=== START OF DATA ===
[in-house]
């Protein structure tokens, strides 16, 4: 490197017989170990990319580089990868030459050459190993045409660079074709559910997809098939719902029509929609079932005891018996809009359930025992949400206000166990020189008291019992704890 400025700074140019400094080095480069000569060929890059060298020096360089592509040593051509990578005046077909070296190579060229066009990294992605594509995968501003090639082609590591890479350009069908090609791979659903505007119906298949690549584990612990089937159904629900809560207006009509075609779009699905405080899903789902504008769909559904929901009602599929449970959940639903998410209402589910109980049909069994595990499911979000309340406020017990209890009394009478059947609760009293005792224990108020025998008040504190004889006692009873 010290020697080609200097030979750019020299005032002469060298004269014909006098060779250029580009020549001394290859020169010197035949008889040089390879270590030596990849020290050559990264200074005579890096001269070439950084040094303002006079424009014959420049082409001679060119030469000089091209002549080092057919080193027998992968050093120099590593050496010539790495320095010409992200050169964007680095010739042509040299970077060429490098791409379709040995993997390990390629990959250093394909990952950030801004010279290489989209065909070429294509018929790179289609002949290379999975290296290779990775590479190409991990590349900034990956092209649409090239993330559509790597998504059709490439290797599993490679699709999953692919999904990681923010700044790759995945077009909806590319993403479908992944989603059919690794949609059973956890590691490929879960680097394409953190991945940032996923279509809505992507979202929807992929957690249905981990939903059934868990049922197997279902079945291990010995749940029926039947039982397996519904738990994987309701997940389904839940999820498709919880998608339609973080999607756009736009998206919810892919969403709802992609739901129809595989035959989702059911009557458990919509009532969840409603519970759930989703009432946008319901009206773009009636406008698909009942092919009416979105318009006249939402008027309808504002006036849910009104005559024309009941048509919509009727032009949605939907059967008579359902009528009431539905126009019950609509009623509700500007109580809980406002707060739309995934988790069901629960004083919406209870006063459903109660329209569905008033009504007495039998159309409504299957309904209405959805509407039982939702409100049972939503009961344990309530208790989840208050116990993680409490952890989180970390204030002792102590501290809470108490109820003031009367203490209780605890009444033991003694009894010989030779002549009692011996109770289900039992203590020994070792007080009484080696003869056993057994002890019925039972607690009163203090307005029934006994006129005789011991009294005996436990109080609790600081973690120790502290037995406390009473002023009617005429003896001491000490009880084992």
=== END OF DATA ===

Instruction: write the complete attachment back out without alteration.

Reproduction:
[in-house]
């Protein structure tokens, strides 16, 4: 490197017989170990990319580089990868030459050459190993045409660079074709559910997809098939719902029509929609079932005891018996809009359930025992949400206000166990020189008291019992704890 400025700074140019400094080095480069000569060929890059060298020096360089592509040593051509990578005046077909070296190579060229066009990294992605594509995968501003090639082609590591890479350009069908090609791979659903505007119906298949690549584990612990089937159904629900809560207006009509075609779009699905405080899903789902504008769909559904929901009602599929449970959940639903998410209402589910109980049909069994595990499911979000309340406020017990209890009394009478059947609760009293005792224990108020025998008040504190004889006692009873 010290020697080609200097030979750019020299005032002469060298004269014909006098060779250029580009020549001394290859020169010197035949008889040089390879270590030596990849020290050559990264200074005579890096001269070439950084040094303002006079424009014959420049082409001679060119030469000089091209002549080092057919080193027998992968050093120099590593050496010539790495320095010409992200050169964007680095010739042509040299970077060429490098791409379709040995993997390990390629990959250093394909990952950030801004010279290489989209065909070429294509018929790179289609002949290379999975290296290779990775590479190409991990590349900034990956092209649409090239993330559509790597998504059709490439290797599993490679699709999953692919999904990681923010700044790759995945077009909806590319993403479908992944989603059919690794949609059973956890590691490929879960680097394409953190991945940032996923279509809505992507979202929807992929957690249905981990939903059934868990049922197997279902079945291990010995749940029926039947039982397996519904738990994987309701997940389904839940999820498709919880998608339609973080999607756009736009998206919810892919969403709802992609739901129809595989035959989702059911009557458990919509009532969840409603519970759930989703009432946008319901009206773009009636406008698909009942092919009416979105318009006249939402008027309808504002006036849910009104005559024309009941048509919509009727032009949605939907059967008579359902009528009431539905126009019950609509009623509700500007109580809980406002707060739309995934988790069901629960004083919406209870006063459903109660329209569905008033009504007495039998159309409504299957309904209405959805509407039982939702409100049972939503009961344990309530208790989840208050116990993680409490952890989180970390204030002792102590501290809470108490109820003031009367203490209780605890009444033991003694009894010989030779002549009692011996109770289900039992203590020994070792007080009484080696003869056993057994002890019925039972607690009163203090307005029934006994006129005789011991009294005996436990109080609790600081973690120790502290037995406390009473002023009617005429003896001491000490009880084992």